Summer days mean summer reading. Many times, we’re thinking brain-candy beach reads — which are great! — but come evening, minds still need a good meal. Here are eight meaty books authored by Pomona College faculty and published so far this year or scheduled to drop this summer.
Professor of Gender and Women’s Studies Aimee Bahng’s, “Migrant Futures: Decolonizing Speculation in Financial Times,” is published by Duke University Press. Bahng examines financial speculation and the futures it predicts and juxtaposes its practices against those of speculative fiction. On Amazon, it was the No. 1 new release in Asian American literary criticism.
Professor of Mathematics Stephan Garcia’s co-authored “Finite Blaschke Products and Their Connections” is an accessible and comprehensive exposition of connections in complex analysis, linear algebra, operator theory and electrical engineering. Numerous exercises are included.
Professor of Politics Heidi Nichols Haddad’s book “The Hidden Hands of Justice: NGOs, Human Rights, and International Courts” will be released July 31, published by Cambridge University Press. In the book, using original data, she analyzes non-governmental organizations’ (NGOs) participation at international criminal and human rights courts.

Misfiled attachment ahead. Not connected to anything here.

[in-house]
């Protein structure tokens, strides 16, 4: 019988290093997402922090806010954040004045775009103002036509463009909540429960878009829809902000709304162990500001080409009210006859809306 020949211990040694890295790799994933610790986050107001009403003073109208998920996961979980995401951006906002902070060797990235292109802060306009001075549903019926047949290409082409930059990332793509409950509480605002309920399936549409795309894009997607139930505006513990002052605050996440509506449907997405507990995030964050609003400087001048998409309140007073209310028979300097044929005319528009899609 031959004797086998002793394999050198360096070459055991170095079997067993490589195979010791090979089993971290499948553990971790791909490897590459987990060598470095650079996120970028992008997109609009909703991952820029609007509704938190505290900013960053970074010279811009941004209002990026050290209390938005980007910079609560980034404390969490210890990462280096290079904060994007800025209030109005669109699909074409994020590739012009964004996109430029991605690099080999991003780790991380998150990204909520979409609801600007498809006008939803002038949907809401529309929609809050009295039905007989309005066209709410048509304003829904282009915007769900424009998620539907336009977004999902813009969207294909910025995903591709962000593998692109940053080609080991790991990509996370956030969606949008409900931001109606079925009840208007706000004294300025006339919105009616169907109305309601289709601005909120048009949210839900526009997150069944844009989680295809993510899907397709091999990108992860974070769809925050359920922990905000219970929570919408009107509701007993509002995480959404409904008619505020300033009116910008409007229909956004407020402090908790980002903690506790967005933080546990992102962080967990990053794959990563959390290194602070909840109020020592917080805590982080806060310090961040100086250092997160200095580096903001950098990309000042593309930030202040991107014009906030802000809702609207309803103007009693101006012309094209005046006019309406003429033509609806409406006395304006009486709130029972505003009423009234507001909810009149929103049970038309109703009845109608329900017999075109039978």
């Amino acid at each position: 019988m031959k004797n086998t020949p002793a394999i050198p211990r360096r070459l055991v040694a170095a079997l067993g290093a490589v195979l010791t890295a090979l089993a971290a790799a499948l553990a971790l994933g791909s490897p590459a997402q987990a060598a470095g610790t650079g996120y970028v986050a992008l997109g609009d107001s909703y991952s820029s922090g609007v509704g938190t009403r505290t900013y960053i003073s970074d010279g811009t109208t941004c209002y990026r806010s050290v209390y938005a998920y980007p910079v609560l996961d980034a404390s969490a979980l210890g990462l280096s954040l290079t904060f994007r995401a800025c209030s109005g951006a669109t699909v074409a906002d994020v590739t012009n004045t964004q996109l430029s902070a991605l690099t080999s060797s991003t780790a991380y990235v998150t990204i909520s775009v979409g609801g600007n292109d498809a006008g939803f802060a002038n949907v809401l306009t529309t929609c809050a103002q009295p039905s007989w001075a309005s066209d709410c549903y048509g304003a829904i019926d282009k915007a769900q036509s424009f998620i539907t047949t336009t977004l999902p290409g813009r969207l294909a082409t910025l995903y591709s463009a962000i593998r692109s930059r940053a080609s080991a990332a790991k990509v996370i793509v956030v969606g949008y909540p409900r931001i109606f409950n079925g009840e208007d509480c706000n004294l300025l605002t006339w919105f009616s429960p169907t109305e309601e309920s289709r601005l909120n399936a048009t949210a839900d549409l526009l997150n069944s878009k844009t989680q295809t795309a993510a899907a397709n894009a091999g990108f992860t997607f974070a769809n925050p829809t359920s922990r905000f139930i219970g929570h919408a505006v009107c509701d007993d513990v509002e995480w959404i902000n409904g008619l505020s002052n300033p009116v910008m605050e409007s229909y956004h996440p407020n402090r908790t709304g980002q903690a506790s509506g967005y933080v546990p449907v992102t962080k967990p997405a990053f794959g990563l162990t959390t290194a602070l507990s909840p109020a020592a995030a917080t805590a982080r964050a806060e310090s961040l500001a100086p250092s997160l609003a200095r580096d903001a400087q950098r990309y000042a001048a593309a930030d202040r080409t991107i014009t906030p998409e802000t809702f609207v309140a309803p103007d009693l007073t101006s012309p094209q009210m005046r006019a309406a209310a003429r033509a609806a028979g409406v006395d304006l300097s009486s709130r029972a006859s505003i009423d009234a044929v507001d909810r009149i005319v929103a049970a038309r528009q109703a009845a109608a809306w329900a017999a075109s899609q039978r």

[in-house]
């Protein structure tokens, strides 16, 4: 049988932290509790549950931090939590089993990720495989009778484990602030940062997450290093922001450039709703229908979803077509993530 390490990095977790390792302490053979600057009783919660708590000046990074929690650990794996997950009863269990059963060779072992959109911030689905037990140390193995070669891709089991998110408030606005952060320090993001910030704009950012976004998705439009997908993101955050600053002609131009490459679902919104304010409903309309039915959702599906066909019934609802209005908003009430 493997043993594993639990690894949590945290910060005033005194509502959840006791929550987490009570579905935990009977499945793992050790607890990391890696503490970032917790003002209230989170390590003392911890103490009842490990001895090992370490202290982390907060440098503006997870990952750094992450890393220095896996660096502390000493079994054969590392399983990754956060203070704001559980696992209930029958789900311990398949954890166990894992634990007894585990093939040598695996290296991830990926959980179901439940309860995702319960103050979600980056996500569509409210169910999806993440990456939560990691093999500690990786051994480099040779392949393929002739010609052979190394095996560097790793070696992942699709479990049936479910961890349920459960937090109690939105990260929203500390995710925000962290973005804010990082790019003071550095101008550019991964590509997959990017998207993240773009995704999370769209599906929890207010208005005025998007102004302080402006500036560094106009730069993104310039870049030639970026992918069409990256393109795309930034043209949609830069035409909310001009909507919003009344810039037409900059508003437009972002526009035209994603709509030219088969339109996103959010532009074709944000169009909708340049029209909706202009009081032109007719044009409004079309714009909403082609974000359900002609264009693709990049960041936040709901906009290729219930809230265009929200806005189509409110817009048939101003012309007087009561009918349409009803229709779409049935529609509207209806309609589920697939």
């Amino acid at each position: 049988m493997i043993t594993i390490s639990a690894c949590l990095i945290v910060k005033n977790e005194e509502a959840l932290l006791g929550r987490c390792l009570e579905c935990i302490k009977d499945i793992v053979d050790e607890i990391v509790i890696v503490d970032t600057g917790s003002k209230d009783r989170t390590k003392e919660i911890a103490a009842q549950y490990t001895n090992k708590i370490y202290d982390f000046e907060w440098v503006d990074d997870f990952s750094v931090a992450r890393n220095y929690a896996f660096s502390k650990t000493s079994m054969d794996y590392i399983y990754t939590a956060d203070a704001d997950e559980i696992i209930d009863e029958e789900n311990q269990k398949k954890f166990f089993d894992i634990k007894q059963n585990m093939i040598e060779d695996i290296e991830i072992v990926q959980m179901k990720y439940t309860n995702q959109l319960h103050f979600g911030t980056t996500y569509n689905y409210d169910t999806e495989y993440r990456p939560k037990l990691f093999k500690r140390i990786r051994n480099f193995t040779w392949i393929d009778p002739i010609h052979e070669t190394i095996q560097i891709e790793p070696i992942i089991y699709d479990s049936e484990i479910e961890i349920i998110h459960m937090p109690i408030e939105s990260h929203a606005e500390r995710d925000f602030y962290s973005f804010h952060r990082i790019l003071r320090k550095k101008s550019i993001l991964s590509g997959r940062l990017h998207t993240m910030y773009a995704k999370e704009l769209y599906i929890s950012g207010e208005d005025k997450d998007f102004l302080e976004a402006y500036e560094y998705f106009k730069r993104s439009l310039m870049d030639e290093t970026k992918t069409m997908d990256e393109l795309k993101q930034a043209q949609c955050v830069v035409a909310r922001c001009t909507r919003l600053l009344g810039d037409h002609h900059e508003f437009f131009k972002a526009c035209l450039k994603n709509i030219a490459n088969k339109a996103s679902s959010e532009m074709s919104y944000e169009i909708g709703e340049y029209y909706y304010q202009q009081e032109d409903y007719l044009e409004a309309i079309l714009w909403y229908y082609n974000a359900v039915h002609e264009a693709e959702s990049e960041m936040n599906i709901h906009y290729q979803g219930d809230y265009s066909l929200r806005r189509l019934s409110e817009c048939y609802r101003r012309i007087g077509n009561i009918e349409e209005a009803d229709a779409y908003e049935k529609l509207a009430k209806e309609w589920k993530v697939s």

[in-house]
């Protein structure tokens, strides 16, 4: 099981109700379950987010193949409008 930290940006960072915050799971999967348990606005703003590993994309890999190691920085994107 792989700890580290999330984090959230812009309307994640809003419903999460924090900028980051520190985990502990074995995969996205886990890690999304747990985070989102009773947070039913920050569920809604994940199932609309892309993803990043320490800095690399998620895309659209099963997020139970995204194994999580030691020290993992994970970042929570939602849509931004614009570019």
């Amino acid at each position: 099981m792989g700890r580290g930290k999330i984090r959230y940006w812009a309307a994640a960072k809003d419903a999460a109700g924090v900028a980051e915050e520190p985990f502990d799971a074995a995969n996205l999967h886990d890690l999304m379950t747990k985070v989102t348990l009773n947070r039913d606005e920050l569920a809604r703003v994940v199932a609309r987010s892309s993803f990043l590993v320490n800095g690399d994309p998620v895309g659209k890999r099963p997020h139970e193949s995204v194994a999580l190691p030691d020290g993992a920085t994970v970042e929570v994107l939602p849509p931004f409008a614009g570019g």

Malkiat Johal, professor of chemistry, wrote the second edition of the textbook “Understanding Nanomaterials” (CRC Press). The textbook, which is a comprehensive introduction to the field that’s also an easy read, added a new co-author, Lewis Johnson ’07.
Politics Professor Susan McWilliams Brandt, in “The American Road Trip and American Political Thought,” (Rowman & Littlefield) writes that Americans' love for road trip stories goes beyond mere wanderlust — they are stories that express American political thought, exploring central questions about the nation. The book is scheduled to be released in July.
Char Miller, director and W.M. Keck Professor of Environmental Analysis, handles a burning topic in the anthology, “Where There’s Smoke: The Environmental Science, Public Policy, and Politics of Marijuana,” published by University Press of Kansas. The book explores the troubling environmental consequences of illegal marijuana production on public, private and tribal lands.
In “Indecorous Thinking: Figures of Speech in Early Modern Poetics,” Professor of English Colleen Rosenfeld argues that one of early modern literature’s richest contributions to poetic theory is the idea that ostentatious figures of speech can expand the range and direction of our thoughts.
Professor of Music Gibb Schreffler’s “Boxing the Compass: A Century and a Half of Discourse About Sailor's Chanties,” (Loomis House Press) serves as a kind of ocean guide, looking at the history of writing about sea chanties and examining how that writing has shaped and obscured the accurate history and understanding of these maritime work-songs.
“The AI Delusion” will be the late summer release from Gary Smith, Fletcher Jones Professor of Economics. Landing on September 1 and published by Oxford University Press, Smith says our faith in artificial intelligence is misplaced. He makes the case for human judgment rather than a computer’s and tells stories of AI gone wrong.
Faculty, if your book has been published this year or will be released this summer and it is not on our list, please submit to: firstname.lastname@example.org .